This legislation is necessary in order to relieve litigants of a heavy burden of expense, facilitate the trial of causes, and modernize judicial methods in the Federal courts.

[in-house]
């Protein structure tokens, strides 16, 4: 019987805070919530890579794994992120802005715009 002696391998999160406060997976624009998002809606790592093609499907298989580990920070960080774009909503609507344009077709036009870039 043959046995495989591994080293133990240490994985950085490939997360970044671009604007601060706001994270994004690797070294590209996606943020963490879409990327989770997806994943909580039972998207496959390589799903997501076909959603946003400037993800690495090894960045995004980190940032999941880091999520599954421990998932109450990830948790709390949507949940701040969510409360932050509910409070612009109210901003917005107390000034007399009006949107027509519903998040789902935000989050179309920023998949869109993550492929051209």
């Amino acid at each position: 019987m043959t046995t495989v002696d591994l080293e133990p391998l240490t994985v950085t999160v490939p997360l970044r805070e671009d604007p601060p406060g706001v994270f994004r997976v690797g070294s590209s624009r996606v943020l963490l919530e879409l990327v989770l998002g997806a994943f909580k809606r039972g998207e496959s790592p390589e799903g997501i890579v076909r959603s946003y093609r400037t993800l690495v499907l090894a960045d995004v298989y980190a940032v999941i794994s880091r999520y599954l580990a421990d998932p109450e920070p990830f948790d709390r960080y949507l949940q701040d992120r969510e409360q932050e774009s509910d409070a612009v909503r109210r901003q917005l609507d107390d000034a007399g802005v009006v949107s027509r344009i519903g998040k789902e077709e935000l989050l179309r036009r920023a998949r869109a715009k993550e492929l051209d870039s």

For more than 30 years perfection in the art of stenography and the typewriting machine have completely revolutionized commercial methods. Stenography has been made so practical as to enable the ordinary stenographer to keep pace with human utterance and to reproduce the notes thus speedily taken in legible characters by the typewriting machine. In fact, the stenographer and the typewriting machine are now regarded as an essential part of the equipment of every business and professional office. They are now in use throughout the civilized world, in the various departments of the Federal Government, and are included among the examination subjects for the civil service. For many years they have been in use in the courts of the various States, but, strange as it may seem, they have never been officially introduced in the Federal courts. The nea rest ap proach to an official stenographer is contained in rule 50 of the new Equity Rules effective in 1913, authorizing the court in equity proceedings to appoint a stenographer, fix his compensation, and tax such fees as part of the costs of the case. In all other proceedings, civil or criminal, in the Federal courts, transcripts of the proceedings can only be obtained by the parties to the proceedings employing a stenographer at their own expense. Under such circumstances an enormous expense is frequently placed upon litigants, and in many cases becomes their heaviest burden. When stenographers are not so privately employed, judges and counsel are compelled to take notes of testimony by slow, longhand methods, which are but memoranda and greatly prolong the time and expense of the trial. It is believed that the time has come when it is absolutely necessary for the Federal courts to have the assistance of these modern methods in order that their business may be conducted with greater dispatch, and thus reduce the pressure and cost of litigation. Much of the expense of a stenographer will be saved to the Government in the decreased time necessary to dispose of the court's business. It is further provided in the bill that exceptions may be taken to any ruling, remark, or charge of the court, which exceptions shall be noted by the stenographer and have all the effect of exceptions duly written out, signed and sealed by the trial judge at the time of trial. This will greatly facilitate the trial and save unnecessary labor by counsel and court.